Status: Under construction
Originally reported cost: $337 million to $389 million
Update from Highway Boondoggles 4, 2018:
Following the 2015 opening of the six-mile portion of the 249 Tomball Tollway, the Texas Department of Transportation is still looking to further extend State Highway 249 all the way to College Station, home to Texas A&M University. The expansion would mean a two-phased approach to the approximately $350 million, 30-mile, six-lane highway from Pinehurst in Montgomery County through Todd Mission in Grimes to College Station.
During a June 2016 public hearing, nearby residents expressed opposition to the road and showed preference for the no-build alternative. Construction of the road requires the acquisition of over 600 acres of right-of-way, much of which is currently owned by ranchers and farmers, and would result in divisions of existing grazing areas.
Construction of the highway began in December 2017.
Original story from Highway Boondoggles 2, 2016:
Citing outdated traffic projections, the Texas Department of Transportation claims it needs to spend between $337 million and $389 million building a 30-mile six-lane highway from Pinehurst in Montgomery County through Todd Mission in Grimes County to College Station.
Having in April 2015 opened a $335 million, sixlane, six-mile tolled expansion of State Highway 249 from the Sam Houston Parkway to Tomball in Harris County, the Texas Department of Transportation is working to extend the highway another 30 miles, all the way to College Station, home to Texas A&M University.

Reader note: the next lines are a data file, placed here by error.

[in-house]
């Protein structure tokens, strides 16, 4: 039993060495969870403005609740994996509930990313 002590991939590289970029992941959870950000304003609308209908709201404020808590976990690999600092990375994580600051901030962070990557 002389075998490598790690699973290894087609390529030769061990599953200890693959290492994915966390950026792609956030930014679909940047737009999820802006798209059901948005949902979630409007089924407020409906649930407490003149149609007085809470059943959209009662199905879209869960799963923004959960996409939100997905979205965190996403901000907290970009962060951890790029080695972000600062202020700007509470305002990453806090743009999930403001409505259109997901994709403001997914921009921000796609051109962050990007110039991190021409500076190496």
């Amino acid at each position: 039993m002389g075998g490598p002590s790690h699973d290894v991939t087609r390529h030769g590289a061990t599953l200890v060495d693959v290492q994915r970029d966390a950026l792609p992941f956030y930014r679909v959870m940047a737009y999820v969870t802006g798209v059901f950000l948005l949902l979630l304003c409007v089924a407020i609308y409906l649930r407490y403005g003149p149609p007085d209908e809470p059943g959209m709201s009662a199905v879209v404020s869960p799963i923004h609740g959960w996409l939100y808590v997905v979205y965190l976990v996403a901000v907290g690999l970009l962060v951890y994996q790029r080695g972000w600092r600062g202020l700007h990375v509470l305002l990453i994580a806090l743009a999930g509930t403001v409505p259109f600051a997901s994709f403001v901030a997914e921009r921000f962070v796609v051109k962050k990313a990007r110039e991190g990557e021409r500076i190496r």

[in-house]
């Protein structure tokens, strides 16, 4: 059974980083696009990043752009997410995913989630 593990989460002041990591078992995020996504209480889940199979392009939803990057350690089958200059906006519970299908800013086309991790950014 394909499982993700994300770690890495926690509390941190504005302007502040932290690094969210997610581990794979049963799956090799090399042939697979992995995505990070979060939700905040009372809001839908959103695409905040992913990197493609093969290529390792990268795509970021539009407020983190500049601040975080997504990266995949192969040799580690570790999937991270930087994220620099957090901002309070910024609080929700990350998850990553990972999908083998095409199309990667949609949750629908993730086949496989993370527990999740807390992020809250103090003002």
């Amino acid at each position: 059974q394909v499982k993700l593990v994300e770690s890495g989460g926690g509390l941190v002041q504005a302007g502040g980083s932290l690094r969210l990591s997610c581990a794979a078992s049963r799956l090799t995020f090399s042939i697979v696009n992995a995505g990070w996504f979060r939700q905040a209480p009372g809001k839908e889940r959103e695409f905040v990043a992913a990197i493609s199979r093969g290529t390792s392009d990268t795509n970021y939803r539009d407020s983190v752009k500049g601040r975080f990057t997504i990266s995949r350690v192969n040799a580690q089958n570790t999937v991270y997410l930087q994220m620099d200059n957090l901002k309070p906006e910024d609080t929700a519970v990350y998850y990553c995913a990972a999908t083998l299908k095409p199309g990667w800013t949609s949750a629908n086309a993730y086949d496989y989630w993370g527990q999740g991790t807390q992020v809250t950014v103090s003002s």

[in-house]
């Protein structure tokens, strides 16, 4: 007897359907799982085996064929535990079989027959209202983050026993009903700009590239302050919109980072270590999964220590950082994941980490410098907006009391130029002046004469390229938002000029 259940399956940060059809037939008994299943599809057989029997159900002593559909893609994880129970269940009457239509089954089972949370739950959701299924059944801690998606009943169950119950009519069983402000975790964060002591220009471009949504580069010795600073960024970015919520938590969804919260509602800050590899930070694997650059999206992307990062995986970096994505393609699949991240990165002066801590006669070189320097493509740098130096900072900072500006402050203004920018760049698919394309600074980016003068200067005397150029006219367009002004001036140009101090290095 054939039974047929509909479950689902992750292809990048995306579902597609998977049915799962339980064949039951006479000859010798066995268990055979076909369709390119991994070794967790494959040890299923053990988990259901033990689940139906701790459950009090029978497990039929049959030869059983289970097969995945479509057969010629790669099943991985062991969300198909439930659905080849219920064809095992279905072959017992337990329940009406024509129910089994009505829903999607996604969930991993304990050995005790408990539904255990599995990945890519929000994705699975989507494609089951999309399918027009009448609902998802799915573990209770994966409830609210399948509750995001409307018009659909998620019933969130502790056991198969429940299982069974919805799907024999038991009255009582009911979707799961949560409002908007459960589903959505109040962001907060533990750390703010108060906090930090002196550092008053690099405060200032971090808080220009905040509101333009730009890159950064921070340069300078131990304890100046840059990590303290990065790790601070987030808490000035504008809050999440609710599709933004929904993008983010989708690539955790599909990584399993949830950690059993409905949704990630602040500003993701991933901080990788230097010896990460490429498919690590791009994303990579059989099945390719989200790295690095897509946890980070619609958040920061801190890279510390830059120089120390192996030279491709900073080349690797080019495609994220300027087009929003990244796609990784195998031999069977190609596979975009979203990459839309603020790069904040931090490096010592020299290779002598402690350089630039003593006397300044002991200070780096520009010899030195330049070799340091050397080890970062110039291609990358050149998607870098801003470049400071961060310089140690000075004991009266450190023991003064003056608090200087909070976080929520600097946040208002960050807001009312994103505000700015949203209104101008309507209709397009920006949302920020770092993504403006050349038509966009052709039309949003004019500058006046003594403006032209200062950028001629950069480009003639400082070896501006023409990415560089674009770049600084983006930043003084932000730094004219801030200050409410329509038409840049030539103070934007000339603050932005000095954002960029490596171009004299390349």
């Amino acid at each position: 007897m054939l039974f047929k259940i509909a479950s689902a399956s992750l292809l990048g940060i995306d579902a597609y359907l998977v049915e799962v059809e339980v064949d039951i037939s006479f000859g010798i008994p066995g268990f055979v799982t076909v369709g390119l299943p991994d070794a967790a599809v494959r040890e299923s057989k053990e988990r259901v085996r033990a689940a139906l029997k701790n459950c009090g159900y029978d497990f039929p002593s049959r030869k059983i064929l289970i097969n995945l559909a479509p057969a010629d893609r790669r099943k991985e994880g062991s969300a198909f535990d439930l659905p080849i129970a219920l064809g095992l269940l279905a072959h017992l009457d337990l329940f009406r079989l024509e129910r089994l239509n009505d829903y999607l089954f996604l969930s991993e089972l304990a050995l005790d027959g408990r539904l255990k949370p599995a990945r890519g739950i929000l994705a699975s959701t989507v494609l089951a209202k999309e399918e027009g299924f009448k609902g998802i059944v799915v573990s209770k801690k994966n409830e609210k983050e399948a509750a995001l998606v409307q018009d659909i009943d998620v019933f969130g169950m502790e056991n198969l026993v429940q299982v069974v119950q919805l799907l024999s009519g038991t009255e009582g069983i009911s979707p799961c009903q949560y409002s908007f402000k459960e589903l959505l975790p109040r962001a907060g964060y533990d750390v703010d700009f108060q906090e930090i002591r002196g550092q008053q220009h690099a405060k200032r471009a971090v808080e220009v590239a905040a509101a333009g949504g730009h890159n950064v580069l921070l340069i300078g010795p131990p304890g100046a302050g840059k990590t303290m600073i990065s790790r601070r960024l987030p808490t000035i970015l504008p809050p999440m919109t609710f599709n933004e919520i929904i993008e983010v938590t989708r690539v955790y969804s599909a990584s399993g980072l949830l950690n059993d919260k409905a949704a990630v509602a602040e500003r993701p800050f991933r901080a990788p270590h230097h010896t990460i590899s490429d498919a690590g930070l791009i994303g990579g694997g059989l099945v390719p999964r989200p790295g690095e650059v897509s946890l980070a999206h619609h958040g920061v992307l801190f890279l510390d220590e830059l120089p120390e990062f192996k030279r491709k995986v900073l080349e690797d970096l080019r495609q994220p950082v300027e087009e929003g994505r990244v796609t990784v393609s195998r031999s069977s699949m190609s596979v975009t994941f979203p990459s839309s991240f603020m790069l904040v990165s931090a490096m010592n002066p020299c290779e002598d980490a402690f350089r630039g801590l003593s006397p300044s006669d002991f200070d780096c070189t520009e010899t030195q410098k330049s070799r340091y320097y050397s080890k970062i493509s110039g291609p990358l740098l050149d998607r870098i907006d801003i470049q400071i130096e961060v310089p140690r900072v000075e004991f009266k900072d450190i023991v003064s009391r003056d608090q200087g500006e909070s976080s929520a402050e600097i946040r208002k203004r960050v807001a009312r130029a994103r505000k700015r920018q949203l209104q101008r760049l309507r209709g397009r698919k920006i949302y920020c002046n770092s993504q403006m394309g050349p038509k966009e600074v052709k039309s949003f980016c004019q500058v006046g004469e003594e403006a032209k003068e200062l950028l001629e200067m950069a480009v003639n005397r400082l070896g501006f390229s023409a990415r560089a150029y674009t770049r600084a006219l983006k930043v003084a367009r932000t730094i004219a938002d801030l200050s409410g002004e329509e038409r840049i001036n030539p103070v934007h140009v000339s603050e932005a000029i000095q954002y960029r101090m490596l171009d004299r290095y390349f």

The project is proposed in two phases, first connecting Pinehurst to Todd Mission and then reaching to Navasota, a suburb of College Station.
The first phase, which if approved could see work begin in 2016, would run through an area that is already suffering from ozone air pollution, to which vehicle traffic is a major contributor.
In May 2015, TxDOT approved searching for a private company to build the second phase of the highway, despite objections from residents who said it would displace farms and ruin the rural character of the communities it would pass through. They also complained that TxDOT had promised local governments additional transportation funding, which they said changed the views of local officials who had originally opposed the project.
In making the decision, state officials paid lip service to “demand for more travel options” besides highways, according to a Houston Chronicle account of the meeting. No element of the highway extensions include any elements of public transit or other methods aimed at reducing Texans’ need to drive.
The project documents cite population growth and prospective sprawling development as reasons the road may be needed, but they use outdated driving projections that do not reflect current travel trends in the area.
TxDOT expects vehicle traffic on one road in the area to quadruple from 2015 to 2040. State traffic projections represent average annual growth rates of between 3.7 and 5.5 percent. But data at TxDOT traffic counters in the area show that from 2007 to 2013, the growth was far lower, between zero and 4 percent a year.